The key benefit of social media is its very immediacy and direct contact with customers. It is wise to know when to respond to brand commentary, but it is imperative to understand that brand reputation is more than mere control of negative commentary.

    Joanne Jacobs Jan 16, 2011
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    Jan 16, 2011

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  • Jan 16, 2011

    Great additions Joanne.
    Thanks

    Charlie Jan 16, 2011
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  • Jan 17, 2011

    Sorry, but I disagree.. Twitter gives a brand / business a unique opportunity to hear what is going on, what is being said, and so on.. To then say..ok we are listening and then doing nothing I think is absurd. The whole point is that they can now join into the conversation, deal with peoples rants, complaints, and advocates.

    in my view people’s biggest issues is that they feel that most of the time they are never listened to, they are put onto a call centre for hours to vent their anger and so on…

    Twitter now gives businesses the chance to rectify that. To make people feel special and listended to, and then perhaps those gripes are actioned upon. ulitmately trying to establish new brand advocates.

    To just listen and then do very little in my opinion is a massive wasted opportunity.

    Mark

    Mark Shaw Jan 17, 2011
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  • Jan 17, 2011

    Don’t know if you guys read TechDirt at all (if you don’t you should – awesome blog!) but Mike often talks about the Streisand effect online. That’s where, in an attempt to suppress bad news/opinions about a person or brand, you end up focussing far more attention on the offending post/tweet/etc.

    It’s fascinating how often you see this happening. It’s basically a daily occurrence. Some blogger, with maybe a circulation of 100/1000 people writes something, no-one notices, it gets picked up by someone working for said person/organisation, DMCA take downs get issued, lawsuits threatened. Before you know it, the story is all over the web and suddenly 10x/20x/1000x more people know about the original story…oops!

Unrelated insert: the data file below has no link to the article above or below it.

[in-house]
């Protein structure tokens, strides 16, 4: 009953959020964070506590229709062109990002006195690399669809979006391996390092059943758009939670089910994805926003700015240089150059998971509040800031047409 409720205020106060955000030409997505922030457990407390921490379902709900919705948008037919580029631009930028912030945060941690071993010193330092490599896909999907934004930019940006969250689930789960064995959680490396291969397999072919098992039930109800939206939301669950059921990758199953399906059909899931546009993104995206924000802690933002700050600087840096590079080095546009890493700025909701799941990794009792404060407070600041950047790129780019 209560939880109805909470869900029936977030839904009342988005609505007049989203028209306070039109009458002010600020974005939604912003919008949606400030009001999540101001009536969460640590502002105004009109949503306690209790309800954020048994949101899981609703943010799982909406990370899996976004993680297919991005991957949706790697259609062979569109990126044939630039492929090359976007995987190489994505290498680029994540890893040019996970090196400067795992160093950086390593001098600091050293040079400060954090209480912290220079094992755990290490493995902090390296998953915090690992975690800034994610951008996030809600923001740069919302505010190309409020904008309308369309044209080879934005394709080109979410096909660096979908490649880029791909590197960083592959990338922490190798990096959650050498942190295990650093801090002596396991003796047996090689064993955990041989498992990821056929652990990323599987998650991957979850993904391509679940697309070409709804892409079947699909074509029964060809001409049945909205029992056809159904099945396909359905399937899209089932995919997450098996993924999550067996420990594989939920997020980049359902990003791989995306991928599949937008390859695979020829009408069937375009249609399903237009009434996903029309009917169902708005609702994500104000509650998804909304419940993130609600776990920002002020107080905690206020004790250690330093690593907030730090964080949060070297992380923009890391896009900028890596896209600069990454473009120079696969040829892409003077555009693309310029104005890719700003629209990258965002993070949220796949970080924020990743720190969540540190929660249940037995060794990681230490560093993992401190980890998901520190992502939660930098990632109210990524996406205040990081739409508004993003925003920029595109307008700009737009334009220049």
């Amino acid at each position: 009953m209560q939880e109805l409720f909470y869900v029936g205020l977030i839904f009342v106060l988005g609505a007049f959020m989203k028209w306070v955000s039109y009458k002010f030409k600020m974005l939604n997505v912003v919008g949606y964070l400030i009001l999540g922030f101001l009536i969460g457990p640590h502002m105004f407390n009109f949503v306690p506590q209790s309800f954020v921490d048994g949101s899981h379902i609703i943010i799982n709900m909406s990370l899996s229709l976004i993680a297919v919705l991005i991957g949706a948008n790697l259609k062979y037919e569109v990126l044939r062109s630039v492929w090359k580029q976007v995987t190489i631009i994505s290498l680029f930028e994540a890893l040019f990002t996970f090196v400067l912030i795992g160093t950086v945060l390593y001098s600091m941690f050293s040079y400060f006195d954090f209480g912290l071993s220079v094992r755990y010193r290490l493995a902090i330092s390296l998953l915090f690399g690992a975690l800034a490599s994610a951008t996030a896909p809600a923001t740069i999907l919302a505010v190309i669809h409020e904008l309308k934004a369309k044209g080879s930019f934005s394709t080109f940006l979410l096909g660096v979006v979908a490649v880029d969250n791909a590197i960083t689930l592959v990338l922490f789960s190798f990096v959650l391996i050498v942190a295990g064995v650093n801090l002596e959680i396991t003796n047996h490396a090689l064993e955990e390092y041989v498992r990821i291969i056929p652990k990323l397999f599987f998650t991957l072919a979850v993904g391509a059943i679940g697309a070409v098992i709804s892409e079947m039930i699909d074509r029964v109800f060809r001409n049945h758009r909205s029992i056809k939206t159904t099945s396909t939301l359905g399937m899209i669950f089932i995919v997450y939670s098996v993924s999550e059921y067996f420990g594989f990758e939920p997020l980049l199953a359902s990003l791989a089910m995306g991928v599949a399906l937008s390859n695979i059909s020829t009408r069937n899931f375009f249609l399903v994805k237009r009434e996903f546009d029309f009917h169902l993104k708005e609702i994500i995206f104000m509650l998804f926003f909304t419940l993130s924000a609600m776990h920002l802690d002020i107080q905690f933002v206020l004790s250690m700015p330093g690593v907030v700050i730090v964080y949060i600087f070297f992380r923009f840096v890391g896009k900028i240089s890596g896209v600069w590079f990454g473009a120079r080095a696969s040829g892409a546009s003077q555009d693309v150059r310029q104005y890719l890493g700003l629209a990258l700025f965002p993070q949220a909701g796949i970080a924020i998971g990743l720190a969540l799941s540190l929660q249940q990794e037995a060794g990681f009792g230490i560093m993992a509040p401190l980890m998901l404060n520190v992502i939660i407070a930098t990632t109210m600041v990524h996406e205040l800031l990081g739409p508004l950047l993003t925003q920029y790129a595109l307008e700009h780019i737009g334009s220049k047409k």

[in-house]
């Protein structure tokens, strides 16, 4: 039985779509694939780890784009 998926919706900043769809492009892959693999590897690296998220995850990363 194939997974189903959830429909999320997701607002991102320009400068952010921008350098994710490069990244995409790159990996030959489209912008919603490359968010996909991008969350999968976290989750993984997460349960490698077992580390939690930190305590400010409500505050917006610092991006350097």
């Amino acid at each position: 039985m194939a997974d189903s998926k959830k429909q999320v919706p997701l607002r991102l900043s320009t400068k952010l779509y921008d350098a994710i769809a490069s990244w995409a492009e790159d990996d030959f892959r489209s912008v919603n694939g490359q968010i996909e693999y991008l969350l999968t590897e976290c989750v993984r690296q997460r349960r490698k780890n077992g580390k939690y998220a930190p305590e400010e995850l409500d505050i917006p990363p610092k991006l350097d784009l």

@Mark – I don’t think we’re saying do nothing. It’s more about taking care about how you respond to every single reaction. Obviously if there is a trend in complaints, that is something you have to try and fix as soon as possible, but trying to satisfy every customer is not always possible.

    I’d also say that I personally think Twitter is the wrong tool for trying to fix these issues. Imagine trying to follow the Vodafone twitter account for example if they attempted to reply to every single customer complaint – it would be unreadable through sheer volume. Monitor it, yes, but give your customers other options for when they actually want a conversation – not just want an outlet to express their anger.

    @FreshNetworks – do you see a lot of difficulty with clients wanting to respond to every negative remark, or is this something they take on board fairly quickly?

    Tim Jan 17, 2011
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  • Jan 17, 2011

    I think this is a fascinating area when it comes to ‘Rules of engagement’. Walking away from something can be tricky but certainly have a more pleasing outcome in the long run in some instances.

    Do you make an assesment of influence, is a negative comment from someone with a small network going to trouble you less than someone with a large number of followers? There is a certain behaviour amongst some companies to respond asap to celebrities and for celebrities to expect preferential and immediate treatment via social networks simply because.

    It can be critical to brand development that communication lines on social networks arent just a communication route for absorbing and handling negativity.

    James Ainsworth Jan 17, 2011
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  • Jan 17, 2011